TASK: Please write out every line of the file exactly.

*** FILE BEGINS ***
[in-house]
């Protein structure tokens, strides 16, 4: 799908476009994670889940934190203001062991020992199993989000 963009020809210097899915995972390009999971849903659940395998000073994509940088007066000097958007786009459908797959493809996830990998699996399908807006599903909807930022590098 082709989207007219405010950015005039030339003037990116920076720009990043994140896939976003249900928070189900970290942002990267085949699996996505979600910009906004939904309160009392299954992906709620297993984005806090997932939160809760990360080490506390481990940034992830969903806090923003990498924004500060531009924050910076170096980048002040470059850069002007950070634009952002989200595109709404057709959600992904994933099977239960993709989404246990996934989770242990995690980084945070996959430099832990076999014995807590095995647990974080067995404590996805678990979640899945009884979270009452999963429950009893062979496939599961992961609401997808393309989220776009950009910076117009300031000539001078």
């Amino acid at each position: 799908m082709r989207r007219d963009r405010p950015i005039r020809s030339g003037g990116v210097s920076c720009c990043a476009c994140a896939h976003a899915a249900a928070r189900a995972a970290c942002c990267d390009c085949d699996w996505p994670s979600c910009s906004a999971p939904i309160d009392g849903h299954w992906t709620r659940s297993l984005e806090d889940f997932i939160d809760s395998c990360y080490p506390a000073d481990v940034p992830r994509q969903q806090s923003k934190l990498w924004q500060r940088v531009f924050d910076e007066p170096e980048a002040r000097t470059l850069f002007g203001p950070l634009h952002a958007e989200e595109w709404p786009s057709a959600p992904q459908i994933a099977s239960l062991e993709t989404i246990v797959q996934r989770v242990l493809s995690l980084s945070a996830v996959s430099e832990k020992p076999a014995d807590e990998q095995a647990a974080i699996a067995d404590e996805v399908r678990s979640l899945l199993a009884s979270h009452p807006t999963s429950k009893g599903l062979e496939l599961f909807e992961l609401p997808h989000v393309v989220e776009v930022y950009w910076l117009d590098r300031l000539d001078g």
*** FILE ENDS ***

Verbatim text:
[in-house]
């Protein structure tokens, strides 16, 4: 799908476009994670889940934190203001062991020992199993989000 963009020809210097899915995972390009999971849903659940395998000073994509940088007066000097958007786009459908797959493809996830990998699996399908807006599903909807930022590098 082709989207007219405010950015005039030339003037990116920076720009990043994140896939976003249900928070189900970290942002990267085949699996996505979600910009906004939904309160009392299954992906709620297993984005806090997932939160809760990360080490506390481990940034992830969903806090923003990498924004500060531009924050910076170096980048002040470059850069002007950070634009952002989200595109709404057709959600992904994933099977239960993709989404246990996934989770242990995690980084945070996959430099832990076999014995807590095995647990974080067995404590996805678990979640899945009884979270009452999963429950009893062979496939599961992961609401997808393309989220776009950009910076117009300031000539001078």
């Amino acid at each position: 799908m082709r989207r007219d963009r405010p950015i005039r020809s030339g003037g990116v210097s920076c720009c990043a476009c994140a896939h976003a899915a249900a928070r189900a995972a970290c942002c990267d390009c085949d699996w996505p994670s979600c910009s906004a999971p939904i309160d009392g849903h299954w992906t709620r659940s297993l984005e806090d889940f997932i939160d809760s395998c990360y080490p506390a000073d481990v940034p992830r994509q969903q806090s923003k934190l990498w924004q500060r940088v531009f924050d910076e007066p170096e980048a002040r000097t470059l850069f002007g203001p950070l634009h952002a958007e989200e595109w709404p786009s057709a959600p992904q459908i994933a099977s239960l062991e993709t989404i246990v797959q996934r989770v242990l493809s995690l980084s945070a996830v996959s430099e832990k020992p076999a014995d807590e990998q095995a647990a974080i699996a067995d404590e996805v399908r678990s979640l899945l199993a009884s979270h009452p807006t999963s429950k009893g599903l062979e496939l599961f909807e992961l609401p997808h989000v393309v989220e776009v930022y950009w910076l117009d590098r300031l000539d001078g």